What is stunting?
Stunting, or significantly impaired growth, threatens almost 22% of children around the world. Here’s a look at stunting and its impact across generations.
Read our 2021 annual report
Nothing Kills Like Hunger
The words ‘climate change’ and ‘report’ might prompt feelings of fear, confusion and apathy, all of which we can empathise with. Of the hundreds of climate reports released last year, none of them painted a particularly positive picture. Not to mention the disappointing outcome of COP26 that took place in November last year.
Therefore, the fatigue surrounding yet another climate change-related report is entirely reasonable. However, the report from the Intergovernmental Panel on Climate Change (IPCC) due to be released in February 2022 is different, and here’s why.
The February report focusses on impacts, adaptation and vulnerability in relation to climate change. It will provide both a global and regional understanding of the changes so far, future risks and options to reduce the risks for humans and eco systems. It will also look at climate change in the context of culture, values, ethics, identity, behaviour, historical experience, and knowledge systems (e.g., indigenous and local). Fascinating stuff.
However, if you’re not sold yet, the report will also highlight how we are currently adapting to climate change and what adaptation responses may exist in the future. Instead of all gloom and doom, we’re finally getting tangible, actual, real solutions, as well as a hint towards a brighter future: a world that looks much less like Dune or Waterworld. Phew!
Climate change significantly increases the number of natural disasters and plays a significant role in many conflicts, becoming a major driver of migration and displacement. The deepening climate crisis and related environmental destruction is also contributing to land degradation and food insecurity. Climate change could push 122 million more people, mainly farmers, into extreme poverty by 2030. Moreover, women are disproportionately affected by climate change, and as gender inequality is one of the biggest barriers to ending extreme poverty, this makes climate change a significant poverty multiplier.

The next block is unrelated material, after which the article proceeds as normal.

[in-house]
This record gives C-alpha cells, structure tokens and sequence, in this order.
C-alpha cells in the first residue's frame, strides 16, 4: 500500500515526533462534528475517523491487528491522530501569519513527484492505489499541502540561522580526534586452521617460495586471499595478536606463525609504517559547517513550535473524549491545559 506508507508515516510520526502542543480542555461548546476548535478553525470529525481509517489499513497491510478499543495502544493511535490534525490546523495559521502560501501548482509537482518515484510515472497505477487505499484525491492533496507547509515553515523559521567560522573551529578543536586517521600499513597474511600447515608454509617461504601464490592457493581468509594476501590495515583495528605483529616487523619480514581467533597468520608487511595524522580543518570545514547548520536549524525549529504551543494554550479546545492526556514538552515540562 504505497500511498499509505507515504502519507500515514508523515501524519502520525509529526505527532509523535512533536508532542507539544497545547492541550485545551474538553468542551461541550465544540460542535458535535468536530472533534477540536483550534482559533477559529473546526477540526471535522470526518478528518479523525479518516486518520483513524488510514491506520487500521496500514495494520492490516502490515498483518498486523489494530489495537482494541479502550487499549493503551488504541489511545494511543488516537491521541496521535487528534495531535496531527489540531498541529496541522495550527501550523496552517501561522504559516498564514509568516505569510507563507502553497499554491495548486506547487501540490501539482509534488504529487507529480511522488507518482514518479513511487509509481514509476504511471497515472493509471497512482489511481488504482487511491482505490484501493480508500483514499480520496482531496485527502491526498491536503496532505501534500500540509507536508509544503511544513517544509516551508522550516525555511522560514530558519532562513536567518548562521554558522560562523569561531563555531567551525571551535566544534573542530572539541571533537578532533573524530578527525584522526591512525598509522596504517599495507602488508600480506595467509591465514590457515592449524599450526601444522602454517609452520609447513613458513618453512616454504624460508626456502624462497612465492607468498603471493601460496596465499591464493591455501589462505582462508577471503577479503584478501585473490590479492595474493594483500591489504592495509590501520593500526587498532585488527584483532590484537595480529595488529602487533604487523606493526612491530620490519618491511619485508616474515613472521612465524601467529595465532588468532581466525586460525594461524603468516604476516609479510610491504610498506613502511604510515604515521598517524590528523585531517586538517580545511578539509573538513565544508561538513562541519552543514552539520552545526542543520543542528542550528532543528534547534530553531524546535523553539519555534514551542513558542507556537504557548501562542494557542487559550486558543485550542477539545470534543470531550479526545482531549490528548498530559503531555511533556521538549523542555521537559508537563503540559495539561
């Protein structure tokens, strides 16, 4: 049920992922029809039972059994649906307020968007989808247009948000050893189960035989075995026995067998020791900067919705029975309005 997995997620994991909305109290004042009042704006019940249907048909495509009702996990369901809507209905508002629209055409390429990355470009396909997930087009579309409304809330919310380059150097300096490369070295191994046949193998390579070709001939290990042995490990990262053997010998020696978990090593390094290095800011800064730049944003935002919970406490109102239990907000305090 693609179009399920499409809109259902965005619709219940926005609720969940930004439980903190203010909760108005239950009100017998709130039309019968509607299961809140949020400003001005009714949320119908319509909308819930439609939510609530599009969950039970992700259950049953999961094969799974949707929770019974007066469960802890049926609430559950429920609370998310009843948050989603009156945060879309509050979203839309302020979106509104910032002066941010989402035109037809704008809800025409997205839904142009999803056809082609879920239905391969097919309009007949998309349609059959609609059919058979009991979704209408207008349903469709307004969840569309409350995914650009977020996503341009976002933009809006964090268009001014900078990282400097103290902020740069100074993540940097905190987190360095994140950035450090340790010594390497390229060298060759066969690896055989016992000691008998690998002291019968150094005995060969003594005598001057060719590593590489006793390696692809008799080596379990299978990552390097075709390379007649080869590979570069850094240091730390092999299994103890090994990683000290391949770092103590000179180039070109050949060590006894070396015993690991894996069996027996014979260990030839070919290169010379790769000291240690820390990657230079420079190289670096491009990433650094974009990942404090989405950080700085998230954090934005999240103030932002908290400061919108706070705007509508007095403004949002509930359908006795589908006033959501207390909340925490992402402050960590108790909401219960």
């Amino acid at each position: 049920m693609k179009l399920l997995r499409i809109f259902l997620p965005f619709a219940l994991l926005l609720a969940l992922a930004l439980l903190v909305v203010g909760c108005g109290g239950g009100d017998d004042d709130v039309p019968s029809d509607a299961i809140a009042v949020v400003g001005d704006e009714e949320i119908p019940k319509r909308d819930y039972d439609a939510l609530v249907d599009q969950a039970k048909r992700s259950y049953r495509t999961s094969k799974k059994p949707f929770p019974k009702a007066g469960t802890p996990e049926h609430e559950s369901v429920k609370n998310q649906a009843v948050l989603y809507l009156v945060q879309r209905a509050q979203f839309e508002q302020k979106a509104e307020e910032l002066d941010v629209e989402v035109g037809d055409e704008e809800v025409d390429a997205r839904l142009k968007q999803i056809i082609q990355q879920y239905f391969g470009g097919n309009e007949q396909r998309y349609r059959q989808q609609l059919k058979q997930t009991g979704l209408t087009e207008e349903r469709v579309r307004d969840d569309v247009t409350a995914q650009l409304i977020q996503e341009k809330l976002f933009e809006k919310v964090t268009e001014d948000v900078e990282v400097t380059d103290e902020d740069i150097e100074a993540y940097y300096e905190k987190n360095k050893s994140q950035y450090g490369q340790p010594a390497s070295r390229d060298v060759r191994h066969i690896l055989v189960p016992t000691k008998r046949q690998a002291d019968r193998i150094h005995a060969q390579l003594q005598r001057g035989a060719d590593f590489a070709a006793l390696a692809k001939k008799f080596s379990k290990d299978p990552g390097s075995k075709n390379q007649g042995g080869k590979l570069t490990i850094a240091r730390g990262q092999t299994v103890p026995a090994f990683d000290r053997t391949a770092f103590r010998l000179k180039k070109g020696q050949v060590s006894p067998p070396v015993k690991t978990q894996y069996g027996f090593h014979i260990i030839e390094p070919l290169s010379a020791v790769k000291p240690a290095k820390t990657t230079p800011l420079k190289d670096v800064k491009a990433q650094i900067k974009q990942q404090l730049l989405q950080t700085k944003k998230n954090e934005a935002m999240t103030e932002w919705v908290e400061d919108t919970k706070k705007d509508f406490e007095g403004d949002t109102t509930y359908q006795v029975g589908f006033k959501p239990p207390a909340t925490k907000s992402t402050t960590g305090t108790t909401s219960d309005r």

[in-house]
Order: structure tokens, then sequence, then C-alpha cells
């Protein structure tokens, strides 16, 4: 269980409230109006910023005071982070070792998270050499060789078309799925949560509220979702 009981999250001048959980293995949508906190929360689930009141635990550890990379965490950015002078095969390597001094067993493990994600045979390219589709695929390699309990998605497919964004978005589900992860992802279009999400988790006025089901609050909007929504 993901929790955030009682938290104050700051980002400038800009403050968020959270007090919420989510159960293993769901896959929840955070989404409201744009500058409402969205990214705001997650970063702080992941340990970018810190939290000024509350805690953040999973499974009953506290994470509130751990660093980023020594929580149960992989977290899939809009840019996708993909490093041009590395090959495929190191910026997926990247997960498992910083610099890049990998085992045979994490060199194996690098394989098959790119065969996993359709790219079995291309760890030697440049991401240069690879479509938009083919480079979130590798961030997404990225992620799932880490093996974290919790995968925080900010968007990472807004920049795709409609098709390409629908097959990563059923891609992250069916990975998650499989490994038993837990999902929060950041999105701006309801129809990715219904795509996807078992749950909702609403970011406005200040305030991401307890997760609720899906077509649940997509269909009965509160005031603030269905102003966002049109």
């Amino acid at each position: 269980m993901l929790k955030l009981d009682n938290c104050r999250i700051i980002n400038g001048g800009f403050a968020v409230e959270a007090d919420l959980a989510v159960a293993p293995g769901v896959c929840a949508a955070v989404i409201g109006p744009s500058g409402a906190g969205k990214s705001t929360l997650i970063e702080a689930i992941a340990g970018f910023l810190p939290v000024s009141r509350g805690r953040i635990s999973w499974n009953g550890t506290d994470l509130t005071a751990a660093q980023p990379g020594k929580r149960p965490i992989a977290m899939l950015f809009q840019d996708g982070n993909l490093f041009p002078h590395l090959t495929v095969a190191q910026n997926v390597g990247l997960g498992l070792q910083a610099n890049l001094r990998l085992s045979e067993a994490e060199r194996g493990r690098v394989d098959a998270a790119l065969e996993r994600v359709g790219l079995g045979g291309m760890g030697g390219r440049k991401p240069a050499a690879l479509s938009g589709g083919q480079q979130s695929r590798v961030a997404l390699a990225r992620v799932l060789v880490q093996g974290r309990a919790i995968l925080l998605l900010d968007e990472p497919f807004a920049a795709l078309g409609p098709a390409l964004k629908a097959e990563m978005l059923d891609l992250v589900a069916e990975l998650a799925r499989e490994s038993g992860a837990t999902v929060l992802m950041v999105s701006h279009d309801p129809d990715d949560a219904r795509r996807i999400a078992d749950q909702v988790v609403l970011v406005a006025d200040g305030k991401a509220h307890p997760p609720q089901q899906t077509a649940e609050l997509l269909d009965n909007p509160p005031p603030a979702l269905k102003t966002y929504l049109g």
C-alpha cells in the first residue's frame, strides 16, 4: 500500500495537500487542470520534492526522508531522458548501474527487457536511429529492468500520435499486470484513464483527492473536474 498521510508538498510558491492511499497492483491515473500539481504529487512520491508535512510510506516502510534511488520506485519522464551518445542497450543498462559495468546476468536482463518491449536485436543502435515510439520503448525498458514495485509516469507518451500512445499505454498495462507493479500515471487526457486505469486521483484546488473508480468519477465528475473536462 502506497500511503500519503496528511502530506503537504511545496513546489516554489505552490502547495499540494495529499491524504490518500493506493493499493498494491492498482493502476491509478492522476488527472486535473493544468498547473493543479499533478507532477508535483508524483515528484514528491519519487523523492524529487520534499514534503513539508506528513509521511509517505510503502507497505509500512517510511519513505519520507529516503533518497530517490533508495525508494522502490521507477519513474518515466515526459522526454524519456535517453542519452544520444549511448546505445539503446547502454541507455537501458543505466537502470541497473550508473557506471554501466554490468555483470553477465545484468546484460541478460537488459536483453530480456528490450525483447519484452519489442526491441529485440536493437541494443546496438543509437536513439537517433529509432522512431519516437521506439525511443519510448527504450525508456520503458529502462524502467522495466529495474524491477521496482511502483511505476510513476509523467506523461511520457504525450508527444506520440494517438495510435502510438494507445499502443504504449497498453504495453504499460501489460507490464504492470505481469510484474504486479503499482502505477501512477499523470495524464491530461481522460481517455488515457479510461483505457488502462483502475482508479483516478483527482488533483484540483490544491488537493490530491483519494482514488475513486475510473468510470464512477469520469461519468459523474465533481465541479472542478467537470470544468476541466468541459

However, climate change is not only an issue of environmental conservation, but also of justice and human rights. It is those who have contributed least that are likely to feel the effects most significantly. Climate vulnerability depends not only on the impacts of climate change on a country or community, but on their ability to deal with these impacts. In many of the countries in which we operate, poorer communities do not have the means to adapt to floods and other natural disasters; and in many cases, their livelihoods tend to be based on climate or weather-sensitive sectors such as agriculture, which makes them all the more vulnerable.
Therefore, much of our work on climate change is around adaptation within the most vulnerable communities – which is why we’re particularly excited about this report.
The IPCC is the UN body for assessing the science behind climate change. Every six or seven years, they publish extremely comprehensive scientific reports, which political leaders consider when making decisions concerning climate change.
These assessments are a key input into the international negotiations to tackle climate change, meaning they’re kind of a big deal.
The most recent report, completed in 2014, provided the main scientific input to the Paris Agreement (where 196 state parties announced commitments to reduce their greenhouse gas emissions and to support adaptation efforts). Despite a certain country’s *cough America* abandonment, the Agreement has solidified political resilience; normalised 1.5 degrees as the limit for the rise in global temperature; and has shifted a number of sectors towards clean energy. Good work! Although it certainly didn’t achieve everything it set out to do.
In 2016, the IPCC agreed to produce three Special Reports, a Methodology Report and Assessment Report 6. The three Special Reports were published in 2018 and 2019. The Assessment Report 6 was split into three parts, one of which was published last August, focussing on the science behind climate change. This report established these now widely accepted climate change facts:
The other two reports are expected in February and March of this year.
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